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Mona Fawaz, <span style="&quot;font-size:11.0pt;font-family:&quot;Calibri&quot;,sans-serif;" roman";mso-ansi-language:en-us;mso-fareast-language:en-us;="" new="" "times="" mso-fareast-font-family:calibri;mso-fareast-theme-font:minor-latin;mso-bidi-font-family:="" mso-bidi-language:ar-sa"="">associate professor in Urban Studies and Planning at the American University of Beirut and LCPS research fellow


October 2016
Reframing the debate to save what is left of Beirut’s shrinking seafront

As you read this piece, trucks shuttle sand from and deform the natural landscape of the last popular sandy beach in our city. Indeed, Beirut is on its way to becoming the first Mediterranean city without a seafront. We will finally enter the Guinness Book of World Records by earning the dubious distinction of developing every square meter of our sandy beaches and rocky coasts. Little time is left for those of us who hold a different vision for the future of the city’s coast to act.
 
Public agents shrug their shoulders at this prospect and express the same fatalistic attitude as one facing the aftermath of an earthquake. They want to convince us that the dispossessions incurred by their interpretations of property rights and building regulations are as inevitable as a natural catastrophe. But this public display of helplessness has lost all credibility. The deals have become so flagrant in their flaunting of Lebanon’s laws that nobody believes public agents anymore. Thus, most city dwellers are disgusted by the powerful real estate sector that has taken state institutions hostage. A courageous minority among them still struggles, using all possible means at their disposal including petitions, campaigns, protests, strategic litigation, and any other means available to fight for the remaining pieces of the coast. Indeed, it is well-known that developments such as those being approved now on the city’s coast are only made possible because these same public agents seal deals and ratify permits behind the closed doors of ministries, planning offices, and the municipality; permits that usher in the sequence of actions that have turned one after another of our city’s seafront communal spaces into private enclosures.
 
Why is the last public beach in the city being developed privately and why is it that the Ministries of Tourism, Environment, and Public Works, as well local and planning authorities, argue that this development is unavoidable? As a researcher focusing on city planning, I set out to collect over the past three months any legal or historic documents that could assist in uncovering what really happened in Ramlet el Bayda.[1] The main conclusion I reached concerns the lack of transparency in public records and their numerous contradictions. Thus, I found a 1925 law [144/S] which clearly states that all sandy beaches are public and inalienable. Then I found a property record that supposedly inscribes in 1933, Beirut’s large sandy beaches as the private property of a handful of individuals. I found a 1954 regulatory framework that states as one of its basic principles that all zones between the seafront corniche and the sea are unbuildable, then numerous changes, revisions, exceptions, exemptions, incentives, and modifications of this regulation that reverse protections, intensify exploitation, and encourage privatization. These changes took numerous forms such as legal texts and decrees, ratified plans, formal decisions, and/or informal arrangements. Sometimes they were reversed, sometimes re-adopted. They were not necessarily consistent, and every time I thought I had nailed my story, I found more “secret documents”. These included decrees buried under different titles, others never published in official records, property exchanges unrecorded in public registries, public records that have no documentation of contested histories of their lots, lot pooling measures initiated deliberately to skirt previously decreed building restrictions, roads that appear on aerial photographs but not on maps, and more and more missing pieces.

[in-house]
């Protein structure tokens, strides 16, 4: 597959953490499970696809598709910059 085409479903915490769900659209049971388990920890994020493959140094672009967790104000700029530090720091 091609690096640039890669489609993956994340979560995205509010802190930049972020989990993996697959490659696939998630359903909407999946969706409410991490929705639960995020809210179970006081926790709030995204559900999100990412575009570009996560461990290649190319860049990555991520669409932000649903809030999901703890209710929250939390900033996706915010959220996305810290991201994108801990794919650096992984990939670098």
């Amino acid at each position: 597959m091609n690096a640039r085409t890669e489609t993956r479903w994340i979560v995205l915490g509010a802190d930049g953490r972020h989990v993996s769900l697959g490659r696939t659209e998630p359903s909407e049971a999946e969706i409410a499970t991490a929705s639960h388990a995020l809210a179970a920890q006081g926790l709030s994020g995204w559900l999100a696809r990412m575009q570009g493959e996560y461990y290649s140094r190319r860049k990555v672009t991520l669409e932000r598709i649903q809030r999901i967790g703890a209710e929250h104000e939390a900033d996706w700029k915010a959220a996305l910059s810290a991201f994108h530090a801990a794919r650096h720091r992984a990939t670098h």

I concluded that these records were simply a reflection of the asymmetry of my relation to public officials, an asymmetry cemented in the deliberate work of blurring records to preemptively circumvent the ability of city dwellers to formulate legally buttressed claims.
 
Therefore, I concluded that it is time we change the terms of the debate. It is time that we bring back to the fore the basic principles through which our social contract has been set: The right to the city and the moral duty of every elected representative to advocate the rights of urban majorities. It is time we buttress this basic principle with the core decisions that form the backbone of our legal systems: The early texts defining what public property is [Arrêté N. 144/S, 1925].
 
It is time we give precedence to the shared practices of city dwellers along the city’s coast, from Ayn el Jnah to Ayn el Mreisseh, going through Ramlet el Bayda and al-Dalieh, and refuse to sacrifice the views and dreams of these 99% on account of the property claims of the 1%.